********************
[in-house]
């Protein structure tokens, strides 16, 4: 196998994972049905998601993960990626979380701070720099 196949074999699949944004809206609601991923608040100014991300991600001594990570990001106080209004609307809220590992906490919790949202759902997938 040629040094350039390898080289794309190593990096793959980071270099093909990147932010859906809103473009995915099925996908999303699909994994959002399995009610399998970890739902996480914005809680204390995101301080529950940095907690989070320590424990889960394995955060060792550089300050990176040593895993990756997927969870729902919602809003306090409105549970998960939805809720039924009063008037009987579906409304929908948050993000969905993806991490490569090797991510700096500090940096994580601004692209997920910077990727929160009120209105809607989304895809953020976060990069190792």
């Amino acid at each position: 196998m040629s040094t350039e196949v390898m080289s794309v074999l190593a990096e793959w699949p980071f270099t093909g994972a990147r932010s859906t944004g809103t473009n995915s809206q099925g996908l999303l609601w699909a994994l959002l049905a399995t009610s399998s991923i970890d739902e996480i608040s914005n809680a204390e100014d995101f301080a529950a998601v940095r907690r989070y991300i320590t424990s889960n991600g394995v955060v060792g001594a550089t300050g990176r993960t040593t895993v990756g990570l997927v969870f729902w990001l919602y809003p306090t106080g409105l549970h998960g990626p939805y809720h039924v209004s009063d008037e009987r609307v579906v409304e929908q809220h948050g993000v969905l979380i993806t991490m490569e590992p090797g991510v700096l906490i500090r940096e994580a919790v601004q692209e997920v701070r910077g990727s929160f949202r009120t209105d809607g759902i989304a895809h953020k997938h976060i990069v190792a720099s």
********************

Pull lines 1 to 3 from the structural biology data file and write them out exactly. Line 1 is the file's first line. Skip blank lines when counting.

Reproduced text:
[in-house]
């Protein structure tokens, strides 16, 4: 196998994972049905998601993960990626979380701070720099 196949074999699949944004809206609601991923608040100014991300991600001594990570990001106080209004609307809220590992906490919790949202759902997938 040629040094350039390898080289794309190593990096793959980071270099093909990147932010859906809103473009995915099925996908999303699909994994959002399995009610399998970890739902996480914005809680204390995101301080529950940095907690989070320590424990889960394995955060060792550089300050990176040593895993990756997927969870729902919602809003306090409105549970998960939805809720039924009063008037009987579906409304929908948050993000969905993806991490490569090797991510700096500090940096994580601004692209997920910077990727929160009120209105809607989304895809953020976060990069190792």
């Amino acid at each position: 196998m040629s040094t350039e196949v390898m080289s794309v074999l190593a990096e793959w699949p980071f270099t093909g994972a990147r932010s859906t944004g809103t473009n995915s809206q099925g996908l999303l609601w699909a994994l959002l049905a399995t009610s399998s991923i970890d739902e996480i608040s914005n809680a204390e100014d995101f301080a529950a998601v940095r907690r989070y991300i320590t424990s889960n991600g394995v955060v060792g001594a550089t300050g990176r993960t040593t895993v990756g990570l997927v969870f729902w990001l919602y809003p306090t106080g409105l549970h998960g990626p939805y809720h039924v209004s009063d008037e009987r609307v579906v409304e929908q809220h948050g993000v969905l979380i993806t991490m490569e590992p090797g991510v700096l906490i500090r940096e994580a919790v601004q692209e997920v701070r910077g990727s929160f949202r009120t209105d809607g759902i989304a895809h953020k997938h976060i990069v190792a720099s």